It would seem difficult to believe that insecurity can help promote the creativity portion of our brains and our personalities. New research is suggesting however, that those people who find themselves doubting their accomplishments, thinking that they aren’t good enough, they are the ones who tend to be more creative. Here’s why.
Research that when you are worrying about a project or doubting your abilities, your brain switches to panic and fear mode much quicker. In this mode, neurons fire that help to open the creativity parts of the mind for you to look for a solution to the problem at hand, whether it is a physical threat or something perceived like illnesses and energy. Because of this panic mode by your brain, you work much harder to find a solution to soothe your brain and help dissipate the perceived threat.
When you are cheerful, and happy-go-lucky, you do not ponder smaller worries that might lead to these huge breakthroughs. You tend to shrug your shoulders and forget about them, while someone who is insecure and worrisome would take them and find a solution that ends up being a breakthrough.
Insecurity can lead to many negative feelings about self that are hard to shake. It seems rather obvious then that when you are feeling insecure, you would seek out behaviors that counteract these negative feelings. This may be how performers channel the insecurities they feel into incredible performances or works of art. By attempting to go above and beyond their own perceived feelings of negativity, they actually raise their level of creativity and inspire us with their performance. What sets apart the insecure people is that the person does not see these great performances as great. Being insecure, they are unhappy with the results, regardless of what others are able to tell them. They need to go bigger, perform better, anything to try and satisfy the insecurity that they are not good enough. For those people that are secure, an accomplishment might be enough, but when you are insecure, nothing is.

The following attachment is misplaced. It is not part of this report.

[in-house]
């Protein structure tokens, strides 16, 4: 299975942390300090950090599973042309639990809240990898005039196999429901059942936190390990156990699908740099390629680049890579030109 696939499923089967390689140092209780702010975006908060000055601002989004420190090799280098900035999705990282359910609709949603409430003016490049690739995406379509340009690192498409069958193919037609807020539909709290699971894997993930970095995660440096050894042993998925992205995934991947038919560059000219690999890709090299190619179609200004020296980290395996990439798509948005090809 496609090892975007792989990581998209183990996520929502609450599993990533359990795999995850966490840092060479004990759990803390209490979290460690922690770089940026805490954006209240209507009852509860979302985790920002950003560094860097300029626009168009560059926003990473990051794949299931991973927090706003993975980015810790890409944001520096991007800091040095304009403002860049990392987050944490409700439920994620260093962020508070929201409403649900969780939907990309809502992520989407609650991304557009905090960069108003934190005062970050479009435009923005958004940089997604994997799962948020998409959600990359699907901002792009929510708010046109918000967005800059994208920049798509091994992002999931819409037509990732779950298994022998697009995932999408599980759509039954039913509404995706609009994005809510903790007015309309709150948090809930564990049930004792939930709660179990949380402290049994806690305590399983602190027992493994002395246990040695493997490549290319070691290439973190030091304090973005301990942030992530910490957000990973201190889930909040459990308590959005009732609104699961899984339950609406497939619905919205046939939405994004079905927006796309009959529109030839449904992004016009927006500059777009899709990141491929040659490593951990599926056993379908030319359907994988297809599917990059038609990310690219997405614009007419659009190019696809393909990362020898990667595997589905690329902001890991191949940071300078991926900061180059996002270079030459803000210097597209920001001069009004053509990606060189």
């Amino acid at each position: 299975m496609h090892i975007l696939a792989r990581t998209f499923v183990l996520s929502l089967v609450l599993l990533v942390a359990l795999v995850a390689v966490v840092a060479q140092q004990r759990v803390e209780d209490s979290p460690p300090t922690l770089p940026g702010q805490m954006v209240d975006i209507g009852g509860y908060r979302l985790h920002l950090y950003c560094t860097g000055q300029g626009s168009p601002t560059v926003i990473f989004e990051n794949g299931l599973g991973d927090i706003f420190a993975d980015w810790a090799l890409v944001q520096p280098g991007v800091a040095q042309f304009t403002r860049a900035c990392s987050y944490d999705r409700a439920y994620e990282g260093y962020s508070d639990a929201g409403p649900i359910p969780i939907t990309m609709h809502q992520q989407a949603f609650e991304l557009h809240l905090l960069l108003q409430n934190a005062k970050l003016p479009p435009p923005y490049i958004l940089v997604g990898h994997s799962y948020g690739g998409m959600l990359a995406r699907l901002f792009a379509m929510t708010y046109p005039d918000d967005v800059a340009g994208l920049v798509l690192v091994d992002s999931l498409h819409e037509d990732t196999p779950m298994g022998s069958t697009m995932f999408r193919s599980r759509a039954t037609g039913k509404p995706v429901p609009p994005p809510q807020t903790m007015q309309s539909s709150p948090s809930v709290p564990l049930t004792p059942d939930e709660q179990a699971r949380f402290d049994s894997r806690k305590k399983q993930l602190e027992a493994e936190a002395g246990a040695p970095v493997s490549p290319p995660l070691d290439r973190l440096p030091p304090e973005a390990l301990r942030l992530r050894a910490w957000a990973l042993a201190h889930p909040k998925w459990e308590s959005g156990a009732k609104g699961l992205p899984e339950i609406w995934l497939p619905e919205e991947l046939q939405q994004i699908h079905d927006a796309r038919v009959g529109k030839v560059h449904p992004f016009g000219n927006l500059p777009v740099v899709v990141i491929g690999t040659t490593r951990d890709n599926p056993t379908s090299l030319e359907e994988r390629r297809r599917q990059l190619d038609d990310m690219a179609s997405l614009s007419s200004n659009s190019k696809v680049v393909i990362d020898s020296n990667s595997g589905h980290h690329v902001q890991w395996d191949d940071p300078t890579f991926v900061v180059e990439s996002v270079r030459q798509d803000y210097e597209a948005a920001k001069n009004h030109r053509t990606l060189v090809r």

Still, it is hard to imagine great actors, writers, artists, or musicians not knowing that their work is incredible, especially those that have received praise from critics and when given awards. But sadly, these creative geniuses have spoken before about their feelings of self-worth and the constant struggle with insecurity and worry. Not all creative geniuses are worriers or insecure to a fault, but the personality trait is much more common in those we find to be creative than not. The real or perceived worry is enough to open their brains to new ideas and processes that may not have been thought of before. Even when this happens, insecurities often get in the way and push creative geniuses to another level when they expect better from themselves. We have come a long way with breakthroughs one after another on the shoulders of those that we would have never thought doubted their own ability to change the world.